For me, there are a few reasons to read aloud. First and foremost, my aim is to welcome kids into the text, sometimes to whet an appetite or give a teaser about a longer book. Often I read aloud an entire book, especially picture books, just to share the wonderful language and illustrations that grace them. I will read aloud a poem hoping the rhythm comes across more readily than if it were to be read silently. I will read to introduce kids to a new genre or form or format. I will read if dialect might be an issue. But I do NOT stop and ask questions and hold discussions every few lines, paragraphs, etc.
We need to be aware of these bastardizations of actual practices. Reading aloud has a century of research behind it as an effective strategy in the classroom. That research extends from PK through adult learners. Just because the national reading panel report did not mention it did not mean it was not still essential. They elected not to include these pieces of research and instead focus on phonics. Reading aloud should NOT become the basis for skill, drill, kill learning. It is bad enough that we are subjected to out of context vocabulary lessons, close reading that borders on torture (just read it one more time, please? The 10th times the charm, I promise), and hucksters promising improved scores on the new tests if only kids know these _____ words.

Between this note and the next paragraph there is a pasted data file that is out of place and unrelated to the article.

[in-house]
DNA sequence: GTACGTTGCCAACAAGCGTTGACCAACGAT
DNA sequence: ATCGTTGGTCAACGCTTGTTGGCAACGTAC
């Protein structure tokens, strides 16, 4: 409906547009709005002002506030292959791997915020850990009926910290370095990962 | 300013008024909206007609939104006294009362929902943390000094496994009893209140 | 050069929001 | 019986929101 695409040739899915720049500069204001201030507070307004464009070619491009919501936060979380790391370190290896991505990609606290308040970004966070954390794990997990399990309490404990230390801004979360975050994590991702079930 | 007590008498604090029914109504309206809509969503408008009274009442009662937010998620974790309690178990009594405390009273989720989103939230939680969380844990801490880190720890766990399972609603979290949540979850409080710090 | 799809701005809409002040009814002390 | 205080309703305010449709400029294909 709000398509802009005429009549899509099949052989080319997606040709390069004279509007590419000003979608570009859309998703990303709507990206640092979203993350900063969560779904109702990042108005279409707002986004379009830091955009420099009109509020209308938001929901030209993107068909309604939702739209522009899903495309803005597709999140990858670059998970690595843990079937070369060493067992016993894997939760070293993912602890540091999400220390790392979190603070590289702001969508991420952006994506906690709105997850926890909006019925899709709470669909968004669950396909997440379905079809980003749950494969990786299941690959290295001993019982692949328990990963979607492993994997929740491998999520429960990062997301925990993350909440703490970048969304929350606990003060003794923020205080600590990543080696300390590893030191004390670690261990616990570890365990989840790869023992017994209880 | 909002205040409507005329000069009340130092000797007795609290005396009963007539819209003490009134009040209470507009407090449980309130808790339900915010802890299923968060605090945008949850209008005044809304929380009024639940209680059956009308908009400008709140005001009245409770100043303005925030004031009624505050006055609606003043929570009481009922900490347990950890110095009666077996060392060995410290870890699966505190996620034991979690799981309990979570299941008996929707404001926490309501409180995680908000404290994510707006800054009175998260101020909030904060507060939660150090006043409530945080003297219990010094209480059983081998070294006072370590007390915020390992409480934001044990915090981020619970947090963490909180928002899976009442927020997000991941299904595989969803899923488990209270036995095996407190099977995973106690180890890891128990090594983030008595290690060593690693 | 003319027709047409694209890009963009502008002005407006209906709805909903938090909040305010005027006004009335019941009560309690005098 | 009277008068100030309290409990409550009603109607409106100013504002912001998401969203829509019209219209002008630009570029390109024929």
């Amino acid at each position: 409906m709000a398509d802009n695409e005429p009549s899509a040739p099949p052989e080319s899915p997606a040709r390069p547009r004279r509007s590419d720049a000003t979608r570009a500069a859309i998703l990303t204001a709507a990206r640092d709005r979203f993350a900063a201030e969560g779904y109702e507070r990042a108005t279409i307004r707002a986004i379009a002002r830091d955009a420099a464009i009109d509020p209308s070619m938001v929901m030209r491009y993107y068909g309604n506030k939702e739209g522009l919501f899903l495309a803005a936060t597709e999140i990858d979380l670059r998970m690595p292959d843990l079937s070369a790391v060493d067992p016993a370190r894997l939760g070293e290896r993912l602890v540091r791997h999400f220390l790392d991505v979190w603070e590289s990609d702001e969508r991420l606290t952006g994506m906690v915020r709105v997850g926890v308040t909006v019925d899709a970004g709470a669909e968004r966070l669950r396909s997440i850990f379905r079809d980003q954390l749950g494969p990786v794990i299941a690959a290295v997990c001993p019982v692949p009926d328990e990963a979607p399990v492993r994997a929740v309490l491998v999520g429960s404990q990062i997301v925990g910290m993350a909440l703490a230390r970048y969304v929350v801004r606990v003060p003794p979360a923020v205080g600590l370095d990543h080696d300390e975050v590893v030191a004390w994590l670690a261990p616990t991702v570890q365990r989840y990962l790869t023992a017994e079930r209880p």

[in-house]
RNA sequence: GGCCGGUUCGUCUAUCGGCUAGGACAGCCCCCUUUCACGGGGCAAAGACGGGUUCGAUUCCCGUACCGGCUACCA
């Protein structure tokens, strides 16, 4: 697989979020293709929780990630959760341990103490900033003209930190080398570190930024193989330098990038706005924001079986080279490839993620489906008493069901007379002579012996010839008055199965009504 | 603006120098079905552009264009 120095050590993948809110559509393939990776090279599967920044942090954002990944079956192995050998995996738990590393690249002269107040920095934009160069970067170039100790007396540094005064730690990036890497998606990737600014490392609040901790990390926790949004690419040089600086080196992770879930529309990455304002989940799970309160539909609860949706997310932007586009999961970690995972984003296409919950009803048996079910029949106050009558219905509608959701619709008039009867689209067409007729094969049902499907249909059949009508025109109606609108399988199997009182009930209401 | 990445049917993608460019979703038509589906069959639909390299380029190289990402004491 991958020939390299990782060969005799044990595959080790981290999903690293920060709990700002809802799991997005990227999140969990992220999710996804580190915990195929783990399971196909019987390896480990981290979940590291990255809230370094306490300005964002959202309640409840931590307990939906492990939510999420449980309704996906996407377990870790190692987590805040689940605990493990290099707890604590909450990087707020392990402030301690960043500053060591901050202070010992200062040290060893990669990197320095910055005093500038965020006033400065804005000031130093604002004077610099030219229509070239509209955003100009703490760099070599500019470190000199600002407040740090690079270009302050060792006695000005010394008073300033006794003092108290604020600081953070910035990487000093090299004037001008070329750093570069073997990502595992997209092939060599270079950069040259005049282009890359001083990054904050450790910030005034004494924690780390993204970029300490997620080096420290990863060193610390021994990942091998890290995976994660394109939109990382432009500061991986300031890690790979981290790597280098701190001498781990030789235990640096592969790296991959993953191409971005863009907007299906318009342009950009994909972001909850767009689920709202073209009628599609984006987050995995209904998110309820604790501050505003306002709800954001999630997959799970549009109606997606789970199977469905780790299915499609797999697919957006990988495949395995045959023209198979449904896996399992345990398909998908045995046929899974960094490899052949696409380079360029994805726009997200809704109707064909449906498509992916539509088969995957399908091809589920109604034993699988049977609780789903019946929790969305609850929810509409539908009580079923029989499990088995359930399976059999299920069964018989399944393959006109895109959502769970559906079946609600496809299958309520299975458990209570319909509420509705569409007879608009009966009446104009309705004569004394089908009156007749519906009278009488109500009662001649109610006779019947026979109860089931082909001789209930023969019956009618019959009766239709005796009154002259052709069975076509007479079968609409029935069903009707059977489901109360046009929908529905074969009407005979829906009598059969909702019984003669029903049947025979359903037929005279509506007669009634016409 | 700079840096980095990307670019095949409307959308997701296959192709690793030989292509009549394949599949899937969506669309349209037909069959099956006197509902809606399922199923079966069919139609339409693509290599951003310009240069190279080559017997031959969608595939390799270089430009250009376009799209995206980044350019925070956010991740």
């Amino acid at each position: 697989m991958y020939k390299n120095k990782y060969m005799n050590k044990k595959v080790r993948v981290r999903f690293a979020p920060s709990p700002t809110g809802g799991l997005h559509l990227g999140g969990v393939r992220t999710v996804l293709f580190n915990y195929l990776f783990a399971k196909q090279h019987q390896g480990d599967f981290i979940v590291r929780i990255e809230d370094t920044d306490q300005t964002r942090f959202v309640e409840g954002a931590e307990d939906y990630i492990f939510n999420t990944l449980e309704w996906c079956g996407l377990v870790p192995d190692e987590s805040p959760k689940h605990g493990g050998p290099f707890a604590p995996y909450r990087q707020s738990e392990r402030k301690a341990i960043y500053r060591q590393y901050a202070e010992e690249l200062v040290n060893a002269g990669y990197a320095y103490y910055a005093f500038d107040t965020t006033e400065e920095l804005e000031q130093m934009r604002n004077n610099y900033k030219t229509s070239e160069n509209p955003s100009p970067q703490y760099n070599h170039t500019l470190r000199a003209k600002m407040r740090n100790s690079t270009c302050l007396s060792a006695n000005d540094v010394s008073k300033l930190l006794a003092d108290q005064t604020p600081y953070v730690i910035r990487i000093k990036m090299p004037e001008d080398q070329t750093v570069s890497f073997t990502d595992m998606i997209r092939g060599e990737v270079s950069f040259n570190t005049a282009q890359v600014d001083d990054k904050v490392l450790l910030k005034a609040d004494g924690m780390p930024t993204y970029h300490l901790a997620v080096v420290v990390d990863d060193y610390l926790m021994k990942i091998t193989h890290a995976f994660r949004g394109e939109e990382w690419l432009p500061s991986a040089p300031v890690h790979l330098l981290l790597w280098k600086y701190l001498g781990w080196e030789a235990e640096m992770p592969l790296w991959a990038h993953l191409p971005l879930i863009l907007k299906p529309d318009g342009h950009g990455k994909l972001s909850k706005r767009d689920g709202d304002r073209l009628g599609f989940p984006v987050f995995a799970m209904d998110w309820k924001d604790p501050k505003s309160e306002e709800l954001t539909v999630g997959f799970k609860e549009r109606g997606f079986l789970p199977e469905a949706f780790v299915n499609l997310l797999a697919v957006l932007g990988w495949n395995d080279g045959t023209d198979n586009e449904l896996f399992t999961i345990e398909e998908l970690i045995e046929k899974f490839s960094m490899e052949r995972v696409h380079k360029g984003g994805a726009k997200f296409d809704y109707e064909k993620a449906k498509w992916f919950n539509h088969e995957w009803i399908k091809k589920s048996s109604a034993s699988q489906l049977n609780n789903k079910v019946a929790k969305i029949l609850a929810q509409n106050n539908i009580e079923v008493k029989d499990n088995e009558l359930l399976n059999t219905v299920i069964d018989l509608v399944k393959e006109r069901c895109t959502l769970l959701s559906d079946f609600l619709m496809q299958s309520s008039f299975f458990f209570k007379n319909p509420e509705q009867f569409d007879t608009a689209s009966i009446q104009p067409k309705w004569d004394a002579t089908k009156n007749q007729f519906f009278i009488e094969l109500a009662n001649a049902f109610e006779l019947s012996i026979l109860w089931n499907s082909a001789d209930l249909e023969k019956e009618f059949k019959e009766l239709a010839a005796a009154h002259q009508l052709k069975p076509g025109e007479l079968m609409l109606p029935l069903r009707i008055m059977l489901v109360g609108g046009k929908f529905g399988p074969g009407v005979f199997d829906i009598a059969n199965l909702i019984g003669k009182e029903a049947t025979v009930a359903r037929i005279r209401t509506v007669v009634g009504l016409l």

Yes, I am pointing at the Emperor who is walking naked down Common Core State Standards Street. I am not alone, and that gives me courage. I know many of you are doing the same. I know as school begins you are carefully selecting that first read aloud. I know it will not be "interactive." Thank you for caring about that first story and all the others you will share with kids. Thanks for inviting kids into the reading club. We embrace ALL who want to join us. We wish to be the most INCLUSIVE club.